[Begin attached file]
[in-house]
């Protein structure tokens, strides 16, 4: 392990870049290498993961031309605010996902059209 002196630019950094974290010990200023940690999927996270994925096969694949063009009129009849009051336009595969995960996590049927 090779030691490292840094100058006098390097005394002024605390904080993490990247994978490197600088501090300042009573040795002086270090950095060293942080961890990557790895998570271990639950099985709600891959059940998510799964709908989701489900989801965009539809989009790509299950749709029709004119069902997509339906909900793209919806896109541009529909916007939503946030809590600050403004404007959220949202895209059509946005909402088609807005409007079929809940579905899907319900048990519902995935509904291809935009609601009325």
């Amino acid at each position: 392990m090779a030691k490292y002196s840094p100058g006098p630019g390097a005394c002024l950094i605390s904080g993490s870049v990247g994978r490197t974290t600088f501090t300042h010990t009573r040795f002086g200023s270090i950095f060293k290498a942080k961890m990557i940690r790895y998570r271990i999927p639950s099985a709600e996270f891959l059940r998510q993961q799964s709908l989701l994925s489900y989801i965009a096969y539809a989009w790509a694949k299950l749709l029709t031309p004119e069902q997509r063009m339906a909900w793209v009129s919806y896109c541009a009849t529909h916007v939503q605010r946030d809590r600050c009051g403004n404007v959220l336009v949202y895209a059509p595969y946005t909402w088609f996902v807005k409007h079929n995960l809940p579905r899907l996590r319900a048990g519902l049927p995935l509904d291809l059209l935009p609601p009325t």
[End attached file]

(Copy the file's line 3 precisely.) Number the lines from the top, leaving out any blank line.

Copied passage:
């Amino acid at each position: 392990m090779a030691k490292y002196s840094p100058g006098p630019g390097a005394c002024l950094i605390s904080g993490s870049v990247g994978r490197t974290t600088f501090t300042h010990t009573r040795f002086g200023s270090i950095f060293k290498a942080k961890m990557i940690r790895y998570r271990i999927p639950s099985a709600e996270f891959l059940r998510q993961q799964s709908l989701l994925s489900y989801i965009a096969y539809a989009w790509a694949k299950l749709l029709t031309p004119e069902q997509r063009m339906a909900w793209v009129s919806y896109c541009a009849t529909h916007v939503q605010r946030d809590r600050c009051g403004n404007v959220l336009v949202y895209a059509p595969y946005t909402w088609f996902v807005k409007h079929n995960l809940p579905r899907l996590r319900a048990g519902l049927p995935l509904d291809l059209l935009p609601p009325t």